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Author Deborah Goodrich Royce will discuss her second novel, Ruby Falls, a thrilling and twisty homage to Daphne du Maurier’s Rebecca.
On a brilliantly sunny July day, six-year-old Ruby is abandoned by her father in the suffocating dark of a Tennessee cave. Twenty years later, transformed into soap opera star Eleanor Russell, she is fired under dubious circumstances. Fleeing to Europe, she marries a glamorous stranger named Orlando Montague and keeps her past closely hidden.
Together, Eleanor and Orlando start afresh in LA. Setting up house in a storybook cottage in the Hollywood Hills, Eleanor is cast in a dream role—the lead in a remake of Rebecca. As she immerses herself in that eerie gothic tale, Orlando’s personality changes, ghosts of her past re-emerge, and Eleanor fears she is not the only person in her marriage with a secret.
In this thrilling and twisty homage to Daphne du Maurier’s Rebecca, the story ricochets through the streets of Los Angeles, a dangerous marriage to an exotic stranger, and the mind of a young woman whose past may not release her.
Deborah Goodrich Royce’s first novel, Finding Mrs. Ford, debuted in 2019 to rave reviews. She divides her time between the Northeast and Florida, where she writes, reads, watches lots of movies, and spends time with her family.
Deborah serves on the governing and/or advisory boards of the Avon Theatre, the American Film Institute, New York Botanical Garden, the Greenwich International Film Festival, the Greenwich Historical Society, the Preservation Foundation of Palm Beach, the Preservation Society of Newport, and the PRASAD Project. She and her husband have restored more buildings than she can count, including the Ocean House Hotel and the Deer Mountain Inn.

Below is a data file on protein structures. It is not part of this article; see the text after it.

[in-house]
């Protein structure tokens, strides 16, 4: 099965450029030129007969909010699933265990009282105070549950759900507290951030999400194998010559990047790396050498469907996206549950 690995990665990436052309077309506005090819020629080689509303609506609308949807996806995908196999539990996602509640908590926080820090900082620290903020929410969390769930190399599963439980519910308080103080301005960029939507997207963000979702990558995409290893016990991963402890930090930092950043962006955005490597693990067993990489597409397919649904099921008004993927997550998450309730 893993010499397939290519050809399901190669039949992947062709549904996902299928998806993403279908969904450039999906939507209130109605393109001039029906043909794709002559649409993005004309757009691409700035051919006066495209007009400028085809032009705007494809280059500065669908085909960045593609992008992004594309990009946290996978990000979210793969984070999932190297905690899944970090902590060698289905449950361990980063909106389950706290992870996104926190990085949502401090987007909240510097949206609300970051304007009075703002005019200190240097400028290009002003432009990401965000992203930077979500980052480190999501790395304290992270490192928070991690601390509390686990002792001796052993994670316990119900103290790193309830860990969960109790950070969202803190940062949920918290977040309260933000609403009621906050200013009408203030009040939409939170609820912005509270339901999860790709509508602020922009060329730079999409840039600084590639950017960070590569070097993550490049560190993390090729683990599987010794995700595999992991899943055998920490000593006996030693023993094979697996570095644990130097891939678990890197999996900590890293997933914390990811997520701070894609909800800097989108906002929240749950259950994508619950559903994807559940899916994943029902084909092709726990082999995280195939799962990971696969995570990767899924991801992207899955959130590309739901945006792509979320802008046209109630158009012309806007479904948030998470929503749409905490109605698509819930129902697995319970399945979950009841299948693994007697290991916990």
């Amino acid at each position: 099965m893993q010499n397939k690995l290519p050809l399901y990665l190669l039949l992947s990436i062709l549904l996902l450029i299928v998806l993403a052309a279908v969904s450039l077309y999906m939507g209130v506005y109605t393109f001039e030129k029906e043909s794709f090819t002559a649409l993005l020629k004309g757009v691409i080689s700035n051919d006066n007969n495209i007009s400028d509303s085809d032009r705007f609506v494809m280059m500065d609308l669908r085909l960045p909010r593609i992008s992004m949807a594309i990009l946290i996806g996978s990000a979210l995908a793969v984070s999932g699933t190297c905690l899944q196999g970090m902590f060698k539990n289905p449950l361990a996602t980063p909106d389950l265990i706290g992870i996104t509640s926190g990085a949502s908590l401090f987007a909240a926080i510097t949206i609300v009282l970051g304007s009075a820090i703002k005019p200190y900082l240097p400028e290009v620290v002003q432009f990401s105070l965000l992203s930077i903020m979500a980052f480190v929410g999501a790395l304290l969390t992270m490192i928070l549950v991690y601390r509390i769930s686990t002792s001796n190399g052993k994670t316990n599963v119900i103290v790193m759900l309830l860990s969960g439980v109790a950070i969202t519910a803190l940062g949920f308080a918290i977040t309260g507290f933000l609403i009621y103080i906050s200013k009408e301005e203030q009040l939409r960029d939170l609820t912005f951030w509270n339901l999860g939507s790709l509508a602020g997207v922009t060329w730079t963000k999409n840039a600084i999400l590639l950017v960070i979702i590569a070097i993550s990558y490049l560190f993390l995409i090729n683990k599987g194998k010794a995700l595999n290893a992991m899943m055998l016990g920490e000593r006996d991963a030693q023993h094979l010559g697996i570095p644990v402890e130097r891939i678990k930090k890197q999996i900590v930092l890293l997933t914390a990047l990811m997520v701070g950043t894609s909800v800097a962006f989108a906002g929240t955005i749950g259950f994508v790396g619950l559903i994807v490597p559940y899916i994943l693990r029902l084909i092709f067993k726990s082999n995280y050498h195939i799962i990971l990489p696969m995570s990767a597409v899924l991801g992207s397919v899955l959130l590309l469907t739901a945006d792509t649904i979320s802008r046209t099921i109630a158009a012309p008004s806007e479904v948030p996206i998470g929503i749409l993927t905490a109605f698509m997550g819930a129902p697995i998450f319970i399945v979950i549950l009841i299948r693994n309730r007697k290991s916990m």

Deborah holds a BA in French and Italian from Lake Erie College and an honorary doctorate from the same institution. In an earlier life, she was an actress in film and television and a story editor at Miramax Films. Ruby Falls is her second psychological thriller, and she owes a debt of gratitude for its inspiration to Daphne du Maurier and Alfred Hitchcock.
Florida Voices in generously supported by the Fred J. Brotherton Endowment for Literature, established at The Four Arts by the Fred J. Brotherton Charitable Foundation. Fred Brotherton, who died in 2003, was for many years a Benefactor of The Four Arts and a strong supporter of its programs. Florida Voices, featuring the state that was Mr. Brotherton’s winter home, serves as a continuing memorial to this much-respected member of The Four Arts.